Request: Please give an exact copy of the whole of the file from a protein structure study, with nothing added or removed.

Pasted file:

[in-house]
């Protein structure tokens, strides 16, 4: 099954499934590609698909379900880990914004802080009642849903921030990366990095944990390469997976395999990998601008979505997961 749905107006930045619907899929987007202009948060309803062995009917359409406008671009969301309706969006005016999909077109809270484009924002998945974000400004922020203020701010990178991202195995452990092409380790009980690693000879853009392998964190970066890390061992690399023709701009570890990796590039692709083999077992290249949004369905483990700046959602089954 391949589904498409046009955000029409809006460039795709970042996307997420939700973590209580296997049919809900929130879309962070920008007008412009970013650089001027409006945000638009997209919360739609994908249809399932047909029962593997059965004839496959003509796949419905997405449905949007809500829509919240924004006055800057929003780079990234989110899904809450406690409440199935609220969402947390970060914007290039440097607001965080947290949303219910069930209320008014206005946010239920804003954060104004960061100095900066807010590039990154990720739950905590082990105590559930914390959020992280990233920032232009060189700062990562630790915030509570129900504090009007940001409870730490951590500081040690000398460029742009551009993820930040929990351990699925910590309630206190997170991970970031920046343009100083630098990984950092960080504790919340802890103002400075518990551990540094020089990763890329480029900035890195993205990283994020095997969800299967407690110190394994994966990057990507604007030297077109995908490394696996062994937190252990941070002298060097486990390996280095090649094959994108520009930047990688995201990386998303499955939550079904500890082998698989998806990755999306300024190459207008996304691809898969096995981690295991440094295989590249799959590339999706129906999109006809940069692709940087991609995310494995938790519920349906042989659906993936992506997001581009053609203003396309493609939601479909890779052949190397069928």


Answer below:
[in-house]
């Protein structure tokens, strides 16, 4: 099954499934590609698909379900880990914004802080009642849903921030990366990095944990390469997976395999990998601008979505997961 749905107006930045619907899929987007202009948060309803062995009917359409406008671009969301309706969006005016999909077109809270484009924002998945974000400004922020203020701010990178991202195995452990092409380790009980690693000879853009392998964190970066890390061992690399023709701009570890990796590039692709083999077992290249949004369905483990700046959602089954 391949589904498409046009955000029409809006460039795709970042996307997420939700973590209580296997049919809900929130879309962070920008007008412009970013650089001027409006945000638009997209919360739609994908249809399932047909029962593997059965004839496959003509796949419905997405449905949007809500829509919240924004006055800057929003780079990234989110899904809450406690409440199935609220969402947390970060914007290039440097607001965080947290949303219910069930209320008014206005946010239920804003954060104004960061100095900066807010590039990154990720739950905590082990105590559930914390959020992280990233920032232009060189700062990562630790915030509570129900504090009007940001409870730490951590500081040690000398460029742009551009993820930040929990351990699925910590309630206190997170991970970031920046343009100083630098990984950092960080504790919340802890103002400075518990551990540094020089990763890329480029900035890195993205990283994020095997969800299967407690110190394994994966990057990507604007030297077109995908490394696996062994937190252990941070002298060097486990390996280095090649094959994108520009930047990688995201990386998303499955939550079904500890082998698989998806990755999306300024190459207008996304691809898969096995981690295991440094295989590249799959590339999706129906999109006809940069692709940087991609995310494995938790519920349906042989659906993936992506997001581009053609203003396309493609939601479909890779052949190397069928």